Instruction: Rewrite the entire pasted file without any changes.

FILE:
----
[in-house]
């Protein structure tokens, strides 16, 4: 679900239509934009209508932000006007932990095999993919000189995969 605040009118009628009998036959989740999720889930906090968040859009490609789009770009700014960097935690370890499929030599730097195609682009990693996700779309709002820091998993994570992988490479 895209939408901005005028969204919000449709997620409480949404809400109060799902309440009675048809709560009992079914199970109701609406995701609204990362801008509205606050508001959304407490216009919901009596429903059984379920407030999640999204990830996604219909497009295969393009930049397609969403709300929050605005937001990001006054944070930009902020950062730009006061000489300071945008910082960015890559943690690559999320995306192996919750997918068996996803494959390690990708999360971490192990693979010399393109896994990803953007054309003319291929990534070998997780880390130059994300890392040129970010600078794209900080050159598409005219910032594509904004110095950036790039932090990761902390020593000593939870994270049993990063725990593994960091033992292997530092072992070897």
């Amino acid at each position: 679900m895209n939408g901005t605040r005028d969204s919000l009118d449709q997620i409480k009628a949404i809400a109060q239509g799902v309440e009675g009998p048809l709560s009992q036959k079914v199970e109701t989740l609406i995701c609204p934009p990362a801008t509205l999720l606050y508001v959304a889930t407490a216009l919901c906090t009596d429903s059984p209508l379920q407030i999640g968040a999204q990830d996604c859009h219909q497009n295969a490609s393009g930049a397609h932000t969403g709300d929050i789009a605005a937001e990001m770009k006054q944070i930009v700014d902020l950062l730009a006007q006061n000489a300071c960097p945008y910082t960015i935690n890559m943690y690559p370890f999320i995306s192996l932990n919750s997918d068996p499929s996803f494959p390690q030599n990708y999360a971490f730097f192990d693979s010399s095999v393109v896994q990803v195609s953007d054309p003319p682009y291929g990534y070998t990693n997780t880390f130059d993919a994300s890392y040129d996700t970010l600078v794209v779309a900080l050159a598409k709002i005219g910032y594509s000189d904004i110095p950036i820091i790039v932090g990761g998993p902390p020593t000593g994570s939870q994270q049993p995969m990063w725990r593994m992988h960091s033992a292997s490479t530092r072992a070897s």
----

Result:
[in-house]
């Protein structure tokens, strides 16, 4: 679900239509934009209508932000006007932990095999993919000189995969 605040009118009628009998036959989740999720889930906090968040859009490609789009770009700014960097935690370890499929030599730097195609682009990693996700779309709002820091998993994570992988490479 895209939408901005005028969204919000449709997620409480949404809400109060799902309440009675048809709560009992079914199970109701609406995701609204990362801008509205606050508001959304407490216009919901009596429903059984379920407030999640999204990830996604219909497009295969393009930049397609969403709300929050605005937001990001006054944070930009902020950062730009006061000489300071945008910082960015890559943690690559999320995306192996919750997918068996996803494959390690990708999360971490192990693979010399393109896994990803953007054309003319291929990534070998997780880390130059994300890392040129970010600078794209900080050159598409005219910032594509904004110095950036790039932090990761902390020593000593939870994270049993990063725990593994960091033992292997530092072992070897």
């Amino acid at each position: 679900m895209n939408g901005t605040r005028d969204s919000l009118d449709q997620i409480k009628a949404i809400a109060q239509g799902v309440e009675g009998p048809l709560s009992q036959k079914v199970e109701t989740l609406i995701c609204p934009p990362a801008t509205l999720l606050y508001v959304a889930t407490a216009l919901c906090t009596d429903s059984p209508l379920q407030i999640g968040a999204q990830d996604c859009h219909q497009n295969a490609s393009g930049a397609h932000t969403g709300d929050i789009a605005a937001e990001m770009k006054q944070i930009v700014d902020l950062l730009a006007q006061n000489a300071c960097p945008y910082t960015i935690n890559m943690y690559p370890f999320i995306s192996l932990n919750s997918d068996p499929s996803f494959p390690q030599n990708y999360a971490f730097f192990d693979s010399s095999v393109v896994q990803v195609s953007d054309p003319p682009y291929g990534y070998t990693n997780t880390f130059d993919a994300s890392y040129d996700t970010l600078v794209v779309a900080l050159a598409k709002i005219g910032y594509s000189d904004i110095p950036i820091i790039v932090g990761g998993p902390p020593t000593g994570s939870q994270q049993p995969m990063w725990r593994m992988h960091s033992a292997s490479t530092r072992a070897s």